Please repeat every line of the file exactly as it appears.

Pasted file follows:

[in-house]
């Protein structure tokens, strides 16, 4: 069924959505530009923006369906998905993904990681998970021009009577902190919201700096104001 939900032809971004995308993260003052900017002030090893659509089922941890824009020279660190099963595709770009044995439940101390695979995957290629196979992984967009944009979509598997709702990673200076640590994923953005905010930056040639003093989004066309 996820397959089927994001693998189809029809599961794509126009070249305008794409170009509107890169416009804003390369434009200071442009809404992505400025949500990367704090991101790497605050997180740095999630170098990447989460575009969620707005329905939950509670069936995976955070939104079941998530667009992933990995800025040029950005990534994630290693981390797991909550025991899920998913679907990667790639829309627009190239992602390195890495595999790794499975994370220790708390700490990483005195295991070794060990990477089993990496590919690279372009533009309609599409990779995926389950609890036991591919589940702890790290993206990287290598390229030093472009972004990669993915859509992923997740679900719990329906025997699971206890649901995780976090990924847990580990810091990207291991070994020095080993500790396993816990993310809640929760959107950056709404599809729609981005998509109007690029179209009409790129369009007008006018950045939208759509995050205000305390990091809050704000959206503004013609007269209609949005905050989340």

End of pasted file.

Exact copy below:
[in-house]
């Protein structure tokens, strides 16, 4: 069924959505530009923006369906998905993904990681998970021009009577902190919201700096104001 939900032809971004995308993260003052900017002030090893659509089922941890824009020279660190099963595709770009044995439940101390695979995957290629196979992984967009944009979509598997709702990673200076640590994923953005905010930056040639003093989004066309 996820397959089927994001693998189809029809599961794509126009070249305008794409170009509107890169416009804003390369434009200071442009809404992505400025949500990367704090991101790497605050997180740095999630170098990447989460575009969620707005329905939950509670069936995976955070939104079941998530667009992933990995800025040029950005990534994630290693981390797991909550025991899920998913679907990667790639829309627009190239992602390195890495595999790794499975994370220790708390700490990483005195295991070794060990990477089993990496590919690279372009533009309609599409990779995926389950609890036991591919589940702890790290993206990287290598390229030093472009972004990669993915859509992923997740679900719990329906025997699971206890649901995780976090990924847990580990810091990207291991070994020095080993500790396993816990993310809640929760959107950056709404599809729609981005998509109007690029179209009409790129369009007008006018950045939208759509995050205000305390990091809050704000959206503004013609007269209609949005905050989340």